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Hats and Handbags: Accessories From The Royal Wardrobe

07/06/2003, By Kensington Palace State Apartments Press Office

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A unique exhibition celebrating HM Queen Elizabeth II’s unique style is now on at Kensington Palace State Apartments until 18 April 2004. "Hats and Handbags: Accessories from the Royal Wardrobe" draws together 100 items of headwear, together with a selection of handbags and gloves, chosen by The Queen and her senior couturiers to complement her outfits.

Beginning with a bonnet worn by the young Princess Elizabeth in 1933 and ending with more recent creations such as the purple silk hat trimmed with glossy black feathers worn at the Opening of the Scottish Parliament in 1999, the exhibition features items associated with significant moments in Her Majesty’s life and reign. The display represents work of The Queen’s principal milliners and includes accessories chosen as particularly fine examples of British craftsmanship.

Opening Scottish Parliament Hat

In commissioning her accessories, The Queen has been concerned to promote the best of British craft and the exhibition represents work of her principal milliners from Aage Thaarup and Simone Mirman, who designed hats for the monarch from the 1940s to the 1970s, to Frederick Fox and Philip Somerville who have provided eye-catching hats for The Queen in more recent years.

At a time when many of us wear hats only at weddings or to shield us from the cold in winter, The Queen’s hats are a vital part of her working wardrobe and are worn with a wide range of dress styles to suit her busy programme of engagements around the world. On foreign visits it is particularly important that local customs are respected and creations for these occasions may even incorporate features derived from local dress.

Major family occasions are the focus of much national attention and the exhibition includes hats worn at these events, including the feathered hat worn at the christening of Prince William in 1982. Hats worn at Ascot and to Garden Parties are also shown, such as a lilac straw hat with flower trimming worn at a Garden Party in 1991 and originally designed for a visit to Singapore.

Smarties Hat

Historic British traditions also have to be observed and the display includes one of The Queen’s most well-known headdresses: the tricorne hat she wore until recently with her uniform of Colonel-in-Chief of the seven Regiments of the Household Division for Trooping the Colour which takes place each June. First worn in 1951 when Princess Elizabeth deputized for her father, King George VI, at this event, it was designed by Aage Thaarup to replace the bearskin worn traditionally, which would have been too heavy and difficult to wear by a young woman.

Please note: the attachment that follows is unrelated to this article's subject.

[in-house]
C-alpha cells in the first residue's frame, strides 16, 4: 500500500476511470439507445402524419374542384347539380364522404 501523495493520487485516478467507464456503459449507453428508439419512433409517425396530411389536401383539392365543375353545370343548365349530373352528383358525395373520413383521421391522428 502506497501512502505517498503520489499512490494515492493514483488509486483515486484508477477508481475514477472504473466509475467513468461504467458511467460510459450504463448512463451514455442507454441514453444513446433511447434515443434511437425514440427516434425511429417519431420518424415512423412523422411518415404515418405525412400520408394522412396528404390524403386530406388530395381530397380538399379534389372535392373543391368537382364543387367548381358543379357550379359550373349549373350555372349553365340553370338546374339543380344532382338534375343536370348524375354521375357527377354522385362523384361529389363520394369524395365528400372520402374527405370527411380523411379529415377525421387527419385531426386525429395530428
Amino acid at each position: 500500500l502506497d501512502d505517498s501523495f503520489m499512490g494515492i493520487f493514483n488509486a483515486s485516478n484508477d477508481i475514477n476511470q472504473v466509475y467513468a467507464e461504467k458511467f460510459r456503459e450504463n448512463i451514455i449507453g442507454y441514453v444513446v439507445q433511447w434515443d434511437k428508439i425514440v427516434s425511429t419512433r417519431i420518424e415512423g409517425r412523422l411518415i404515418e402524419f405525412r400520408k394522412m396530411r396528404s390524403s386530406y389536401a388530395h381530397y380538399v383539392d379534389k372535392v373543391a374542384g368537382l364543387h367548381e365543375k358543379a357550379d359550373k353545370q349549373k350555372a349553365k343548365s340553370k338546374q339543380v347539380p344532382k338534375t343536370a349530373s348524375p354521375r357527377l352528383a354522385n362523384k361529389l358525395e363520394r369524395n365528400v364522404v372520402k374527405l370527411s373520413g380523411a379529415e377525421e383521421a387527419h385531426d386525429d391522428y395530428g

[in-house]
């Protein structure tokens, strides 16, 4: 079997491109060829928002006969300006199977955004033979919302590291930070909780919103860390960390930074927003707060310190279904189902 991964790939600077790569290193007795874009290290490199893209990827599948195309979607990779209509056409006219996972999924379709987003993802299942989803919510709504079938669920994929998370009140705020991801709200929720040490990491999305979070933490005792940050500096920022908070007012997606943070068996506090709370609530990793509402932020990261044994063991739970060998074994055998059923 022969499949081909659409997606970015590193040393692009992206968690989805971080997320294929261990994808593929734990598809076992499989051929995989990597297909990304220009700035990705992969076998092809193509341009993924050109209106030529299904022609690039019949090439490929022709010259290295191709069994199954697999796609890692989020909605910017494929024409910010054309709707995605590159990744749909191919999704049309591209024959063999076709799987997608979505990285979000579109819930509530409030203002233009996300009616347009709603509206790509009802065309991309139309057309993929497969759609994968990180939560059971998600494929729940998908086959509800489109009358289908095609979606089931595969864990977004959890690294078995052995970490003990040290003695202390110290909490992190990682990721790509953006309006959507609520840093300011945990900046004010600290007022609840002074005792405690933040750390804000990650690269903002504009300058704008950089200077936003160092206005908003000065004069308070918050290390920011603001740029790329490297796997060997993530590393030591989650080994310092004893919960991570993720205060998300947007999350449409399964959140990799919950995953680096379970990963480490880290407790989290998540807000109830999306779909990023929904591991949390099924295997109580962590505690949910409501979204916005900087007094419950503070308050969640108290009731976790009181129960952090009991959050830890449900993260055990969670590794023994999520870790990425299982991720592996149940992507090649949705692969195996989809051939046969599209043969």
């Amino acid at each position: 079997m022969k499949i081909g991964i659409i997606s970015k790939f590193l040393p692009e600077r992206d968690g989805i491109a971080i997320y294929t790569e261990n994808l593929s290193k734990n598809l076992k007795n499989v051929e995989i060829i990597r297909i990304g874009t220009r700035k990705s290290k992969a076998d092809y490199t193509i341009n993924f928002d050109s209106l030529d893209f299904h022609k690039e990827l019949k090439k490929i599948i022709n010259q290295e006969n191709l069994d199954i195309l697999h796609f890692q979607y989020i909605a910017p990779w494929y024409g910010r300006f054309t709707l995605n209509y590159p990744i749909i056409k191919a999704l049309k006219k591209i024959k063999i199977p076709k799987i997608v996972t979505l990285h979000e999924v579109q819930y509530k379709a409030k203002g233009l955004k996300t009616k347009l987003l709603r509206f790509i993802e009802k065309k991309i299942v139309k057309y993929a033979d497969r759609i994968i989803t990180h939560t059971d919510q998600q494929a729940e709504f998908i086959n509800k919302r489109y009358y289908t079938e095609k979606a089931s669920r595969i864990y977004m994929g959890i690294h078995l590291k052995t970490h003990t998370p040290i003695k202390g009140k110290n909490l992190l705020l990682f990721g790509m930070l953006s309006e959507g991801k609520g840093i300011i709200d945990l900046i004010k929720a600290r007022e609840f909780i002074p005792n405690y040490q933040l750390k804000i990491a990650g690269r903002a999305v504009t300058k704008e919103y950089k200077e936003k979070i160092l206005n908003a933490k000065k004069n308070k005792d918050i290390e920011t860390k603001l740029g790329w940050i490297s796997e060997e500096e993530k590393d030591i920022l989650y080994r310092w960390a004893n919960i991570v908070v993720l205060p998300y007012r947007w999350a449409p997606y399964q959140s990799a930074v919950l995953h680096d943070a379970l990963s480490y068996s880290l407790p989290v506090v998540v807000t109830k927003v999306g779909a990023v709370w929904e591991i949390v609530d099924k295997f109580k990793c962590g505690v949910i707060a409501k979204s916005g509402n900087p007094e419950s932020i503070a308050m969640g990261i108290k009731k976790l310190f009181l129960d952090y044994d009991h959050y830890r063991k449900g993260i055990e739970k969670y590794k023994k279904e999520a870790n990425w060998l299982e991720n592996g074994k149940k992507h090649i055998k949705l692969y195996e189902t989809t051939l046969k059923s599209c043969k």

Visitors to the exhibition are able to inspect at close quarters a range of hats worn by Her Majesty, which together with her handbags, have become much-loved elements of The Queen’s dress style. The exhibits are complemented by displays of sketches and photographs.

Today, many of The Queen’s hats are made by Philip Somerville, a New Zealander who also worked for Otto Lucas before setting up his own company in Mayfair. In the early days he too made hats for outfits designed by Ian Thomas. He has held a royal warrant since 1994 and he continues to make bold, unfussy hats that The Queen wears on many important occasions. Philip Somerville was given the honour of designing the hat The Queen would wear to open the new Scottish Parliament in 1999. He made the large chevalier-style hat made of the same purple figured silk used for her suit and dramatically trimmed with a spray of black feathers.

Jubilee Hat

Most of The Queen’s handbags have been made by two companies, Rayne and Launer. Rayne was founded in 1889 and originally made footwear. For a company with experience of handling fine leather, it was a small step to producing handbags lined with fine suede and carefully fitted out with matching mirror and purse. The white leather bag you can see in the Exhibition is a typically elegant example of the Rayne style.

Launer supplies handbags to The Queen today, if you are interested in knowing more about purchasing their bags, Click Here. Designer Gerald Bodmer made finely crafted bags for Bally and jewellers Mappin & Webb and Asprey before he set up under the Launer label.

Most of The Queen’s gloves are made by Cornelia James. Mrs James arrived in London from Vienna in 1938 carrying a suitcase full of gloving skins. By 1947 she was making gloves for Princess Elizabeth. The company, now run by Mrs James’s son in law, continues to hold the royal warrant.

The Exhibition is on from 23rd May 2003 to 18th April 2004, and details on visiting Kensington Palace - Opening Times and Entrance Charges - can be found on The Stately Homes Guide.

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